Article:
Captivate 2019 and Older Versions of JAWS

One of the clients I support has JAWS 16 installed as the default screen reader on all employee computers, so our accessibility testing for that client has to work with that specific JAWS release. On the other hand, we’ve been investigating migrating to Captivate 2019 for better HTML5 output and the other improvements it brings. However, we have run into a serious snag.

Captivate 2019 and JAWS 16 seem to be entirely incompatible with each other. Here are the things I’ve been able to test and the results I’ve seen:

  • HTML5: Auto labeled buttons, text, and objects reliably do not read.
  • HTML5: Manually labeled buttons, text, and objects only sporadically read.
  • HTML5: Manual slide accessibility reads inconsistently.
  • HTML5: When JAWS 16 is active, buttons only respond when you press Shift along with Spacebar or Enter.
  • HTML5: When JAWS 16 is active, keyboard input lag may become unbearable.
  • HTML5: If you accidentally tab out of the eLearning frame, you may never get back in without mouse input.
  • Flash: Buttons don’t read.

All of this is leading to every Captivate 2019 module failing accessibility compliance testing. Right now, I have no solution except to avoid Captivate 2019 if you have a client on an older version of JAWS. The good news is that one of my testers has informed my team that things are better in JAWS 19 and newer, but I don’t have an official report about how much better.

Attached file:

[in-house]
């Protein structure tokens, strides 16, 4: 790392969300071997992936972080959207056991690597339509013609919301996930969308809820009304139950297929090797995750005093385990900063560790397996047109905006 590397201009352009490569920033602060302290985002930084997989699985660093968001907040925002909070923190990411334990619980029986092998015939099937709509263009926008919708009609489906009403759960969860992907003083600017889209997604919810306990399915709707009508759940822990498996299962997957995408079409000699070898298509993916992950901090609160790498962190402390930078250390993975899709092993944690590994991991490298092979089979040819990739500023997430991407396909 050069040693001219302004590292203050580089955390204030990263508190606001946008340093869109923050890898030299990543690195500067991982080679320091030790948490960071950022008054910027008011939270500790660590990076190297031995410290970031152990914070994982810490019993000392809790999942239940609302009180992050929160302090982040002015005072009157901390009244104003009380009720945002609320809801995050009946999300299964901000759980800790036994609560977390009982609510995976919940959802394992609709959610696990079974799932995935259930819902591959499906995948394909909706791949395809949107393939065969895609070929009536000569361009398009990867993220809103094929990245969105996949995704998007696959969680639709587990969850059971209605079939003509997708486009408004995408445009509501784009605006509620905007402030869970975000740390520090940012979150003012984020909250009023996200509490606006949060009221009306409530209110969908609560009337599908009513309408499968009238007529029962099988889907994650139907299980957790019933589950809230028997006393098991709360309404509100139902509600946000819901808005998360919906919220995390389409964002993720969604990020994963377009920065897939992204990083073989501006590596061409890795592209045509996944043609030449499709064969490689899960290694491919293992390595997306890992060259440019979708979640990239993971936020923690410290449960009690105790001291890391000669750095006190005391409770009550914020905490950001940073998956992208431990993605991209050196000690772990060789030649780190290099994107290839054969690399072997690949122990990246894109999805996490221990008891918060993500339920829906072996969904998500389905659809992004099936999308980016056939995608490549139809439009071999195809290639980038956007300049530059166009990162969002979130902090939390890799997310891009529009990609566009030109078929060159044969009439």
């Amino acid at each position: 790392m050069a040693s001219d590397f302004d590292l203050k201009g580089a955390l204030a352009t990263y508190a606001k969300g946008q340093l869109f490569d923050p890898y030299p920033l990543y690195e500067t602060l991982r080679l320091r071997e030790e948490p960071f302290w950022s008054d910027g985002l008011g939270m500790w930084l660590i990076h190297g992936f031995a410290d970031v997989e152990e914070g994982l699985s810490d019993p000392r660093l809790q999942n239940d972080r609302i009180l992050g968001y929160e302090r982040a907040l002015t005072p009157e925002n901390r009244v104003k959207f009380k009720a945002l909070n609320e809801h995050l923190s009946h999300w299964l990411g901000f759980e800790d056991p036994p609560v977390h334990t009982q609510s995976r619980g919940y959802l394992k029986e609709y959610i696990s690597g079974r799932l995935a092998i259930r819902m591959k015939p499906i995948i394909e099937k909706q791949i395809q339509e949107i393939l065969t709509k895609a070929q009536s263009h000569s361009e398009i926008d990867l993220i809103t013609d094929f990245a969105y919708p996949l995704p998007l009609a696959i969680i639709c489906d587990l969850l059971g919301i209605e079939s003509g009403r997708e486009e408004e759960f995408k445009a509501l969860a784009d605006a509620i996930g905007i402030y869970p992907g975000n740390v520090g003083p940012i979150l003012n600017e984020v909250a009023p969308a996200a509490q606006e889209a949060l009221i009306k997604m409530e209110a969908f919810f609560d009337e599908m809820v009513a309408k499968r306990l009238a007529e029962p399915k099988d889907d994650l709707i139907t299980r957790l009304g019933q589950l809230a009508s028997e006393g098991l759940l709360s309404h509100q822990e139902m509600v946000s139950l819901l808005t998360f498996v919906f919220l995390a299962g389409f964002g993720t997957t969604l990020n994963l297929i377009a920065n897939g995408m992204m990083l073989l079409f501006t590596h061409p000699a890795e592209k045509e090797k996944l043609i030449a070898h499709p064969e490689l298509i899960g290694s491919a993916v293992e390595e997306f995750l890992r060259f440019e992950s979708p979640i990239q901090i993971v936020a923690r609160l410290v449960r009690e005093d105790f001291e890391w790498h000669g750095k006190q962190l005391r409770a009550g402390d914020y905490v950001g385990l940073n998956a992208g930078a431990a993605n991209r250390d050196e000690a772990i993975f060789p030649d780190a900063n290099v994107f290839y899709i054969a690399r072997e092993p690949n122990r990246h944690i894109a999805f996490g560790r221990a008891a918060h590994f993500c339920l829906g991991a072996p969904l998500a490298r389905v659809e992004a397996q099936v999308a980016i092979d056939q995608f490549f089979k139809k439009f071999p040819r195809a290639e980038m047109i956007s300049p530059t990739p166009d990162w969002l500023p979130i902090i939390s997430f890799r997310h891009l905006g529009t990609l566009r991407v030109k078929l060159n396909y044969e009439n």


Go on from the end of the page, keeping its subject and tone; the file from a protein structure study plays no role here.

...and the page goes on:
Of course, my pie-in-the-sky hope is that a future version of Captivate will export to HTML5 using standards-compliant code, which will solve a myriad of accessibility hurdles. Until then, we have to work with the software compatibility that we have. At this time, that means I have to recommend avoiding Captivate 2019 if you are tied to JAWS 16 for any reason.

I will post updates as I learn more.


  • Most of the issues are specific to a combination of Captivate 2019’s HTML5 output plus and outdated version of JAWS plus Internet Explorer. Tests with JAWS 16 were marginally better in other browsers like Edge and Chrome.
  • Keyboard accessibility saw the biggest improvements when switching browsers. Text reading was still flaky but more manageable.
  • Knowledge Check slides and cookie cutter interactions like drag-and-drop were still almost entirely inaccessible.

Bokeh background by Sharon McCutcheon on Unsplash